Monday, 21 March 2011


11 year old pirates amongst 25 child pirates captured, say Indian authorities.

The Indian Navy, that had detained 61 pirates in an operation in the Arabian Sea in the first week of March, was amazed to find the 25 of the 61 claimed to be less than 15 years old. "At least four of them are just 11 or so. It seems younger and younger children in Somalia are being pushed into piracy, which is proving immensely lucrative in the lawless country-the established pirates, who have got rich, are no longer sailing out on raids," a spokesman told reporters.

This development comes even as the Indian authorities announced recently that modifications to the navy’s rules of engagement were on the anvil that would give the forces more teeth to aggressively pursue and engage pirates off the country’s coast. Teenage pirates have been often detained by navies, including the Indian navy, but this is the first time that so many children below 15 have been caught.

All the arrested pirates have been taken to the Yellow Gate police station in south Mumbai, and will be charged under appropriate laws, authorities say. The issue of child pirates, however, will undoubtedly make the prosecution of captured pirates even more complex. Experts point out that the legal system will be surely stymied by the fact that so many of the pirates are children. They say that a parallel can be drawn between these child pirates and child soldiers that are dismayingly common around the world- particularly in Sierra Leone’s ‘blood diamonds’ trade, the Sudanese civil war and the Afghan and Iraq conflicts.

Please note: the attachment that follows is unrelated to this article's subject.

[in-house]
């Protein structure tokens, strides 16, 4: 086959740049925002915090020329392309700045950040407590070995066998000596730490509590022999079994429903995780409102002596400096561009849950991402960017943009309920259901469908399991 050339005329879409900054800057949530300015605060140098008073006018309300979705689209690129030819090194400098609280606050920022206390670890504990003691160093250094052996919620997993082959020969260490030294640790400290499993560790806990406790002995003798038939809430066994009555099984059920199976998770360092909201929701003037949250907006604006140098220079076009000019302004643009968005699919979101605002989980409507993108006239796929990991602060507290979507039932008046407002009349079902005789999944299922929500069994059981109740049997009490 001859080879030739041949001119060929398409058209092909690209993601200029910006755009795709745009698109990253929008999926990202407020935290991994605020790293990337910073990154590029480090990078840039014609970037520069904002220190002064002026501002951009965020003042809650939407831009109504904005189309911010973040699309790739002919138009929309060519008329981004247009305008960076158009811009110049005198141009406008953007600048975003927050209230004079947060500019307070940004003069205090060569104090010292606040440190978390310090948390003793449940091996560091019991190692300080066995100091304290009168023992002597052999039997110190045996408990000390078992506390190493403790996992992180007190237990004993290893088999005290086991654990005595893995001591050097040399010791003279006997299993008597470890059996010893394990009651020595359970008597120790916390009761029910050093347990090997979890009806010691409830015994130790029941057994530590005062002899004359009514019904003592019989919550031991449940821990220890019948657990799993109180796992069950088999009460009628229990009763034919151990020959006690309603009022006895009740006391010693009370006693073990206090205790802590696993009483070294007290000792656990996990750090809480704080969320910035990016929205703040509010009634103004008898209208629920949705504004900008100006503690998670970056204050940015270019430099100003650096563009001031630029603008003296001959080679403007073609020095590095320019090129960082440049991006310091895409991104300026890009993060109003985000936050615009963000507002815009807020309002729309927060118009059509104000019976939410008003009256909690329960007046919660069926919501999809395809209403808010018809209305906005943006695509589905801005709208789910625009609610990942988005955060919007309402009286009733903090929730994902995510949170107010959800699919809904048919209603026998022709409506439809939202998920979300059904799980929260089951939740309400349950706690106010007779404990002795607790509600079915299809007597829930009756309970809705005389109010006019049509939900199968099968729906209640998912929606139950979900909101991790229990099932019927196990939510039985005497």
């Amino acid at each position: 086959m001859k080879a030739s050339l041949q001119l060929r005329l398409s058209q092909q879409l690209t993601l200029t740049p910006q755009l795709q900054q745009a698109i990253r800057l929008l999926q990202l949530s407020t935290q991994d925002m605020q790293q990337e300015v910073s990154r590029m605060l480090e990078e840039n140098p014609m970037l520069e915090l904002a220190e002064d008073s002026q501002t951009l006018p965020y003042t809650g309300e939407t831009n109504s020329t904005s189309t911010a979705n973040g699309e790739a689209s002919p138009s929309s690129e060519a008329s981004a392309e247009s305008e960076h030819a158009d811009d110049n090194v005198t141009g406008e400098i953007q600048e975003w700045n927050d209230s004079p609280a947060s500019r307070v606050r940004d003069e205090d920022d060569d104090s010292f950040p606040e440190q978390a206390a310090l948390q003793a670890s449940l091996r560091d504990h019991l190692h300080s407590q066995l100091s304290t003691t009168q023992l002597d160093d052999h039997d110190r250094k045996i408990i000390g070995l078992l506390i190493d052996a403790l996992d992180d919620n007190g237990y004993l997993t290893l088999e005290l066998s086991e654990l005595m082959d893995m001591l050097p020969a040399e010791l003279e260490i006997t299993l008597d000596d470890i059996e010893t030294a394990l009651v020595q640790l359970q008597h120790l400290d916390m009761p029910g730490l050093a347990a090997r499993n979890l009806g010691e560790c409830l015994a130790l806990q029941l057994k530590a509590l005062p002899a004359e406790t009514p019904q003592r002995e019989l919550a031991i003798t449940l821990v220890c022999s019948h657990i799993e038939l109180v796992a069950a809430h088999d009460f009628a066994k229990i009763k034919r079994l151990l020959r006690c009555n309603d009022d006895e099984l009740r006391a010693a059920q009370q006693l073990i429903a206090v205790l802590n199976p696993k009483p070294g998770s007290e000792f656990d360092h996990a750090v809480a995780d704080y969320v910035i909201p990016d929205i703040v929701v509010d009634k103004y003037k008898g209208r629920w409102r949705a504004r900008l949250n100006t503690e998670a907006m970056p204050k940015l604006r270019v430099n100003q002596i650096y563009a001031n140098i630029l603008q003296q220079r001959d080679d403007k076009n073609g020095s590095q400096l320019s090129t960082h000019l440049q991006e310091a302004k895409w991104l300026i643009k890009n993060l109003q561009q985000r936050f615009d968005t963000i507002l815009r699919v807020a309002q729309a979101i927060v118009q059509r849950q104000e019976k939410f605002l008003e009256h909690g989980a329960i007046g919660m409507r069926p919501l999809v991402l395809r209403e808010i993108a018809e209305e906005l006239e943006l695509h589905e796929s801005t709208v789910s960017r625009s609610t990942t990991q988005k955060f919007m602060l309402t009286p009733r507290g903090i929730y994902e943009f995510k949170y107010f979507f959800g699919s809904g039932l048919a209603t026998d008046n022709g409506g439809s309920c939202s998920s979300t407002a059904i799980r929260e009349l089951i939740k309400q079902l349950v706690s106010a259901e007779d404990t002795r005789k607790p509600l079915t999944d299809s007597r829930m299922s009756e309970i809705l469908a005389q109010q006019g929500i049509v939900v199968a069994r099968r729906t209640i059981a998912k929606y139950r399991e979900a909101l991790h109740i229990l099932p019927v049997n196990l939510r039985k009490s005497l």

Naked adventurer seeks world record.

Thirty year old Keith Whelan from Kildare in Ireland intends to become the youngest male rower and the first Irishman to cross the Indian Ocean. An interesting addition: he will be completely naked- and sitting of a sheep skin rug- when he makes the 6000 mile voyage from Australia to Mauritius.

To quickly add: Mr Whelan is not planning the nude crossing to seek publicity; he told the media that he was doing this to protect himself from the harsh elements and the hostile environment. "When you're at sea rowing for three and a half to four months, the salt gets encrusted in your clothes and you can't wash them," he said. "Eventually, your clothes will feel like you're wearing sandpaper and you will begin to chafe."

He may have a point. Rowing 12 hours daily on a two hour on- two hour off rotation, he will take four months to make the crossing, making an estimated 1.8 million oar strokes “in searing heat, up to 50 foot ocean swells, hurricane force winds and raging storms”, and on a boat just 23 feet long.

He is also raising funds for the Keep a Child Alive charity, which gives life-saving treatment, care and support to children and families affected by HIV/Aids in Africa and India.

An event management consultant, Mr Whelan started rowing just two years ago, but says that he always wanted to make this gruelling voyage. "More people have walked on the moon than have rowed across the Indian Ocean. I'm hoping to get the spotlight of achievement back on Ireland with this world record."


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